Many of you would have seen (as I have) some of the video clips of deserted streets and highways in what would otherwise be bustling Chinese cities that are now in shut down. More worryingly, you may also have seen videos of people being forcibly removed from their apartments and being bundled into white vans by security people in hazmat suits. My first reaction to some of those measures was surprise at how heavy handed these were. Surely it was a Chinese over-reaction?
Unfortunately, it appears that it’s not. In 2015, the antiquated 1908 Quarantine Act was replaced by the Bio-Security Act. Large parts of that act fall under the agriculture portfolio. I get it, we live on an island, agriculture is important and pests and diseases need to be kept out. However, as well as various “bio-security measures” the act also provides for human bio-security control measures which could come into effect if a human bio-security emergency is declared. There are accompanying human bio-security emergency powers which can be then be exercised by the Minister for Health.
If you end up becoming subject to a human bio-security control order you can: be required to provided information (s 85); be restricted in your movements (or confined to home)(s 87); be required to undergo decontamination (s 89); be required to submit to an examination (s 90) or provide body samples (s 91); or be required to receive a vaccine or medication (ss 92 and 93). However, you will be pleased to know that the use of force in administering this provisions is not allowed (s 95), but you can be detained if you don’t comply. If you are detained the amount of force used should not subject you to “greater indignity, than is necessary and reasonable to detain the detainee or prevent the detainee from escaping” (see ss103-104).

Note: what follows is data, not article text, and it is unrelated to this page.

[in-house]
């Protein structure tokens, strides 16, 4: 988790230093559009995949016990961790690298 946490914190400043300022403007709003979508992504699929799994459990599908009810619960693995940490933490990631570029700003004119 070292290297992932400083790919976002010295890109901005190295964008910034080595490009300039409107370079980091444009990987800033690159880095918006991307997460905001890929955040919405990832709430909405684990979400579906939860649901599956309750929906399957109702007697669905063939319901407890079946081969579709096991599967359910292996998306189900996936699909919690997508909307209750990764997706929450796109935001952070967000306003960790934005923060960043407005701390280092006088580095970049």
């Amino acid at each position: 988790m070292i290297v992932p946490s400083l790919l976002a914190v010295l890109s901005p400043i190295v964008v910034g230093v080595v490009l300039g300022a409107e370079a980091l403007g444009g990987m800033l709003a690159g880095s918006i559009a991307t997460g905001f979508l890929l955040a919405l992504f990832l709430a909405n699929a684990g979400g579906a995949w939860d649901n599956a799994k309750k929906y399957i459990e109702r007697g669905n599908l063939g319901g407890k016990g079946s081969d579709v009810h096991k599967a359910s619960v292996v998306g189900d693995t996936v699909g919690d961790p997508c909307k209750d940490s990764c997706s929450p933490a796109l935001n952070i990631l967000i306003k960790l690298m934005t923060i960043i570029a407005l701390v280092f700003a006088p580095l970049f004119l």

We might be a little way off being forcibly detained by people in hazmat suits, but it is a (lawful) possibility. Interesting, the health department has already issued an emergency response plan. Let’s hope that Australia manages to manage the spread of the corona virus.
Creative commons acknowledgment for the photograph.